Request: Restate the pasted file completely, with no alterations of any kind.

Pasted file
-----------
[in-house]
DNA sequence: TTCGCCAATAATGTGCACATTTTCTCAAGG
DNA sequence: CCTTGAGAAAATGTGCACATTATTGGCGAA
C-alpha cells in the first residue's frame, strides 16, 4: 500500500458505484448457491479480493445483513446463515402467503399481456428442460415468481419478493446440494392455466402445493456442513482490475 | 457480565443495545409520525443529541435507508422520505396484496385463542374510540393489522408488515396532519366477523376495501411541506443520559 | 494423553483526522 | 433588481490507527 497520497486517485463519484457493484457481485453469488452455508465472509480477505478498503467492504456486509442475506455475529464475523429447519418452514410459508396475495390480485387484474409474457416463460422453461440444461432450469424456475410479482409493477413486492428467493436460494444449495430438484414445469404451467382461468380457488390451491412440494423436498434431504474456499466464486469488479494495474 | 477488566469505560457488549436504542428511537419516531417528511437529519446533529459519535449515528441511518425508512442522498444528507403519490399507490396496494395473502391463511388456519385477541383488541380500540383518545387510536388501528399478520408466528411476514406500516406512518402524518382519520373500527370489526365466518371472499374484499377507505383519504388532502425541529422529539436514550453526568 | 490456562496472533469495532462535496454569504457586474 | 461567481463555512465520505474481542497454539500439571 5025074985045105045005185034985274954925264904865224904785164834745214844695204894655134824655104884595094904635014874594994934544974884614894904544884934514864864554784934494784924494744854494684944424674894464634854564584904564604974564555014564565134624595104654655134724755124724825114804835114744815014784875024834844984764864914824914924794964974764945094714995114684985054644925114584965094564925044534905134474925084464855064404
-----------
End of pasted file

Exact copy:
[in-house]
DNA sequence: TTCGCCAATAATGTGCACATTTTCTCAAGG
DNA sequence: CCTTGAGAAAATGTGCACATTATTGGCGAA
C-alpha cells in the first residue's frame, strides 16, 4: 500500500458505484448457491479480493445483513446463515402467503399481456428442460415468481419478493446440494392455466402445493456442513482490475 | 457480565443495545409520525443529541435507508422520505396484496385463542374510540393489522408488515396532519366477523376495501411541506443520559 | 494423553483526522 | 433588481490507527 497520497486517485463519484457493484457481485453469488452455508465472509480477505478498503467492504456486509442475506455475529464475523429447519418452514410459508396475495390480485387484474409474457416463460422453461440444461432450469424456475410479482409493477413486492428467493436460494444449495430438484414445469404451467382461468380457488390451491412440494423436498434431504474456499466464486469488479494495474 | 477488566469505560457488549436504542428511537419516531417528511437529519446533529459519535449515528441511518425508512442522498444528507403519490399507490396496494395473502391463511388456519385477541383488541380500540383518545387510536388501528399478520408466528411476514406500516406512518402524518382519520373500527370489526365466518371472499374484499377507505383519504388532502425541529422529539436514550453526568 | 490456562496472533469495532462535496454569504457586474 | 461567481463555512465520505474481542497454539500439571 5025074985045105045005185034985274954925264904865224904785164834745214844695204894655134824655104884595094904635014874594994934544974884614894904544884934514864864554784934494784924494744854494684944424674894464634854564584904564604974564555014564565134624595104654655134724755124724825114804835114744815014784875024834844984764864914824914924794964974764945094714995114684985054644925114584965094564925044534905134474925084464855064404